Named after Admiral Lord Nelson’s famous flagship, the new HMS Victory coffee – a medium strength Columbian with notes of toffee apple and blackcurrant – was launched onboard the ship in February.

HMS Victory (the ship, not the coffee) is a 104-gun Royal Navy vessel launched in 1765 and best known for her work at the Battle of Trafalgar in 1805. Today, placed permanently into dry dock in Portsmouth Harbour, the ship is visited by 25 million visitors as a museum of the sailing navy and is the oldest commissioned warship
in the world.

“More than 100 years ago, Sailors’ Society was fundraising with busts of Lord Nelson made from his famous victory, and now with the support and permission of The National Museum of the Royal Navy, we are continuing to raise much needed funds which will help seafarers around the world,” said Stuart.

“100% of the profits of all the coffee that we sell go towards Sailors’ Society’s work, with a percentage going to The National Museum of the Royal Navy. It really is a social enterprise approach to funding charitable work.”

At home, in port, at sea
Amidst the launches, lunches and revelries during this bicentennial year, the day-to-day actions of Sailors’ Society continue in earnest – at home, in port and at sea.  

At home, the charity helps keep seafarers and loved ones in touch during the long months apart and liaises with families if a seafarer falls ill or is in trouble. The charity also builds storm-proof houses, medical centres and classrooms and provides educational grants.

In port, chaplains and volunteers visit crews on board ships offering everything from a friendly ear to transport into town. And at sea, the charity’s ground-breaking Wellness at Sea training programme and new Wellness App help equip seafarers for a life at sea focusing on five key areas of wellness: spiritual, emotional, physical, intellectual and social wellbeing.

According to Stuart, issues surrounding the mental health of crews “is one of the topics which is being much talked about within the industry at the moment, to the extent that everyone believes it is the main issue, but we shouldn’t overlook the other aspects of crew wellbeing as well.

“The relationship between those five key areas is key. This was encompassed in the Wellness at Sea conference in March, where we discussed the importance of taking a holistic view to seafarer health and wellbeing.”

The Wellness at Sea programme comprises of a variety of tools including a coaching course, surveys, a free app and a soon to be launched e-learning platform, all of which aim to promote onboard fitness and wellbeing and in turn, help to minimise poor health or incidents at sea.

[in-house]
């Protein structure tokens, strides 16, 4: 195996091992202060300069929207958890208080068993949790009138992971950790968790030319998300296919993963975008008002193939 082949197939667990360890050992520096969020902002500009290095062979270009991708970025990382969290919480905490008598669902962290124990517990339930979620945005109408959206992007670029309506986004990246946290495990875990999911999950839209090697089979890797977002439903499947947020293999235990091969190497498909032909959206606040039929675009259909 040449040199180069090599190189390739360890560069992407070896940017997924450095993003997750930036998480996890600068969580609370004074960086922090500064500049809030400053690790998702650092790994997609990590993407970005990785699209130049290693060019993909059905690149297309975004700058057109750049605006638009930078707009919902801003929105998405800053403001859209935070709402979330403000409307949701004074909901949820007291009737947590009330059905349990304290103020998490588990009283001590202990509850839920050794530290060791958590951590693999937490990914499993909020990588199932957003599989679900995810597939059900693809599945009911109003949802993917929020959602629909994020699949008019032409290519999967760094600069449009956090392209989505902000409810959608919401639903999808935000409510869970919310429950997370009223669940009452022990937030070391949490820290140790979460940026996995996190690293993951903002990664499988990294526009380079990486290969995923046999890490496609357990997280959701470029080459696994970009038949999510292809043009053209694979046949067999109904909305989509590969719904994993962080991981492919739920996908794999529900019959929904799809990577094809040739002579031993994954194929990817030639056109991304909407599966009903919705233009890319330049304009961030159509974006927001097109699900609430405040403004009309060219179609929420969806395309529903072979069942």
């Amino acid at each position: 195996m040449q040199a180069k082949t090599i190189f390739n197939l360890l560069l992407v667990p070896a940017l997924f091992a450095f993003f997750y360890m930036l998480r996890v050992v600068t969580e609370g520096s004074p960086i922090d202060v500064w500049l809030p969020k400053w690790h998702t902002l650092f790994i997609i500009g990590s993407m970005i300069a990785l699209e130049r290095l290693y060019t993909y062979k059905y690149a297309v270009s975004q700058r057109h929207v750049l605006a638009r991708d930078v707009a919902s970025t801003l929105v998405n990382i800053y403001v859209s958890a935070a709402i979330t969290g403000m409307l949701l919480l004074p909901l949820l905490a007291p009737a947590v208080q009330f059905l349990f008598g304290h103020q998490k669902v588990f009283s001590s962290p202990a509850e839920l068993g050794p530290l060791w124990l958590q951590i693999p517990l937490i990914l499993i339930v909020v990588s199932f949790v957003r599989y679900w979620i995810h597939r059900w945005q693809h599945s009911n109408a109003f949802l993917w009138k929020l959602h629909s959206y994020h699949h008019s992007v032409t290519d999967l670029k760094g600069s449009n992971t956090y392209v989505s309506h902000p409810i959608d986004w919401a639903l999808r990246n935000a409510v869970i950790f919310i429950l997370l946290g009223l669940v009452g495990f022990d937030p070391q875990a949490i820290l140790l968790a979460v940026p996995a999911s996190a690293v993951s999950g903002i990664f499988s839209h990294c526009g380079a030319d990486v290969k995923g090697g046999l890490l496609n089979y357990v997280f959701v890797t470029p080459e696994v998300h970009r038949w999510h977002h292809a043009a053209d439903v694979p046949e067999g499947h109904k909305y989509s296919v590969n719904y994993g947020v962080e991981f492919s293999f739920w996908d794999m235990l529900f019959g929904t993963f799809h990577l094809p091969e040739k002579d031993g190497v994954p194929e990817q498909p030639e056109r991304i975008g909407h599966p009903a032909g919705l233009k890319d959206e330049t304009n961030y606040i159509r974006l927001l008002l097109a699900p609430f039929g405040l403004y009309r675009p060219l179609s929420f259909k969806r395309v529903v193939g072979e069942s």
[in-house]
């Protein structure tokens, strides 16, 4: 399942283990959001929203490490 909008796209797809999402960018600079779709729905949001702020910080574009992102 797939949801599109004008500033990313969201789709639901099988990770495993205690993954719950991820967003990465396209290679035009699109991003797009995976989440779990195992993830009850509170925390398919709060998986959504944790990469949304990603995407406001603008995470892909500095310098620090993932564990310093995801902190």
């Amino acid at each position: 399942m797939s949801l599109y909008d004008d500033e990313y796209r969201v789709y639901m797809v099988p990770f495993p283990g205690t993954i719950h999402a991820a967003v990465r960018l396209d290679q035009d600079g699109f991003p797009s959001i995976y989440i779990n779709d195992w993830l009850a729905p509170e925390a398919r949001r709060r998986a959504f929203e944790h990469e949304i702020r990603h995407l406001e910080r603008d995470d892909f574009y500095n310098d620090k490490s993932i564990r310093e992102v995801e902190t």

“Although I’m not sure how we will achieve this, I am really keen to get the wellbeing training and education on board ships, utilising the improving technology and communications onboard vessels,” envisioned Stuart. “If a seafarer is suffering from depression, for example, we want them to be able to access resources while onboard without the need for an internet connection.

“We can’t affect communities in some of the countries where seafarers come from, but we can influence change within the shipping industry. I think there is a willingness to do that.”

Growth plans  – chaplains in China
With the charity seeing a steady growth year-on-year in terms of the number of chaplains representing Sailors’ Society and as a result, the number of ports seafarers can receive aid, Stuart said a big target for the near future is to penetrate the ports where of China. 
“During the course of this year, the plan is to add another five chaplains and we are looking in particular at China,” he said. “Currently, none of the maritime welfare charities are providing welfare services in China; there are facilities in China that Chinese seafarers can access but for visiting seafarers, there is little or no support available. We are also looking at some further growth in South America.”

Looking beyond the end of this year, the charity is currently working towards an ambitious five-year strategic plan. By 2022, Stuart hopes to increase the charity’s number of chaplains to 150 – an almost 50% increase on the current position.